Friday, December 17, 2010

Snow reports meet the modern age

Posted By on Fri, Dec 17, 2010 at 2:26 PM

Montana ski enthusiast Dave Evans launched a public beta test this week of a new text messaging service aimed at helping powder hounds throughout the region answer that important early morning question: "Is the snow deep enough, or should I stay in bed?" Skiers and snowboarders in five states and counting can now receive snow reports for individual resorts via text, eliminating the need to strip off the covers and open up the laptop.

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Through his newly established website, skiingonthebrain.com, Evans is now offering snow condition updates for numerous resorts in California, Colorado, Utah, Wyoming and, of course, Montana (Discovery, Lost Trail and Snowbowl are on the list). Similar services are in the works for Alaska, Idaho, Washington and Oregon. The service is completely free, and Evans says reports are updated every day by 7 a.m. at the latest.

In other ski news, Discovery is hosting a fundraiser this Sunday for The Max Wave initiative (an effort to build a second kayak wave in Missoula in honor of Max Lentz, a local surfer who died on West Virginia's Gauley River in 2007). Day passes are only $28, with $10 from each adult pass going to benefit The Max. Wondering how great the snow is? Text 612-217-7204.

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Dems drop omnibus bill, and Tester's forest bill with it

Posted By on Fri, Dec 17, 2010 at 9:43 AM

Just as quickly as Sen. Jon Tester's Forest Jobs and Recreation Act was revived earlier this week, it died—at least for the foreseeable future—last night, a casualty of Senate Majority Leader Harry Reid's decision amid bitter Republican backlash to pull the $1.2 trillion spending measure that had contained it.

A statement from Tester spokesman Aaron Murphy: “Partisan politics shot down this measure last night, but it won't keep Jon from creating Montana jobs—through middle-class tax relief, strengthening family agriculture and small businesses, and working together with Montanans on bipartisan plans like his forest jobs bill.”

Wednesday, December 15, 2010

Your future, a little early

Posted By on Wed, Dec 15, 2010 at 9:00 AM

Find Rob Brezsny's "Free Will Astrology" online, every Wednesday, one day before it hits the Indy's printed pages.

ARIES (March 21-April 19): I vividly remember seeing singer Diamanda Galas in concert. Though classically trained, she didn't confine herself to mellifluous melodies and elegant tones. She was a whirlwind of elemental sound, veering from animalistic bellows to otherworldly chants to operatic glossolalia. It was all very entertaining, and often enjoyable. The skill with which she shaped the sound as it escaped her body was prodigious. My companion and I agreed that "she made your ears convulse and your eyes writhe and your skin prickle—but in a good way." How would you feel about inviting some similar experiences into your life, Aries? The astrological omens suggest this would be an excellent time to seek the rowdy healing that only disciplined wildness can provide.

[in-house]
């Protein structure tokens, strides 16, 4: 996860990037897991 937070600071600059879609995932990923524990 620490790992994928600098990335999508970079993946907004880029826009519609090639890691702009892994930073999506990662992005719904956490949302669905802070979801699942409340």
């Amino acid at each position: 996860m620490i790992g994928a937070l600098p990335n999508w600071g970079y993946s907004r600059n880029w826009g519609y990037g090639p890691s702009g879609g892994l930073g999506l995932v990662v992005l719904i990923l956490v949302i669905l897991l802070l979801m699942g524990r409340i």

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Tuesday, December 14, 2010

Sen. Tester's forest bill may survive after all

Posted By on Tue, Dec 14, 2010 at 3:26 PM

Sen. Jon Tester's controversial Forest Jobs and Recreation Act has been lumped into a massive $1.1 trillion, 1,924-page omnibus spending bill Democrats hope to pass by year's end.

Actually, it's not called that anymore. The bill's now titled the "Montana Forest Jobs and Restoration Initiative." Here's a PDF. The initiative begins on page 893.

“Jon’s pleased that his Senate colleagues agree it’s time to put the Forest Jobs and Recreation Act up for a vote," spokesman Aaron Murphy said in a statement. "This is just another step in what has been a year-and-a-half long process to create jobs in Montana. Nothing is final until this bill is passed by the full Congress and is signed into law.”

Tester's office says the Senate is expected to vote on the bill sometime between Thursday and Saturday.

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Monday, December 13, 2010

Extra, extra: In Other News, online

Posted By on Mon, Dec 13, 2010 at 9:00 AM

In this week's installment: Restraining orders against Jesus (and Tim Tebow), exploding escargots and The Supreme Foie Gras burger.

Curses, Foiled Again
Randy King, 53, admitted stealing an antique wrought-iron fence from a house in Duluth, Minn., after police confronted him with the evidence: the fence itself, which King had installed around his own house, a few blocks away. Officers came looking for him because the victim told them King had tried to buy her fence the month before.

Police arriving on the scene of a hotel robbery in Lewiston, Idaho, needed mere minutes to track down suspect Donald Mosley Jr., 40. He was next door, at a bar named The Alibi.

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Wednesday, December 8, 2010

Missoula produces more Peace Corps volunteers per capita than anywhere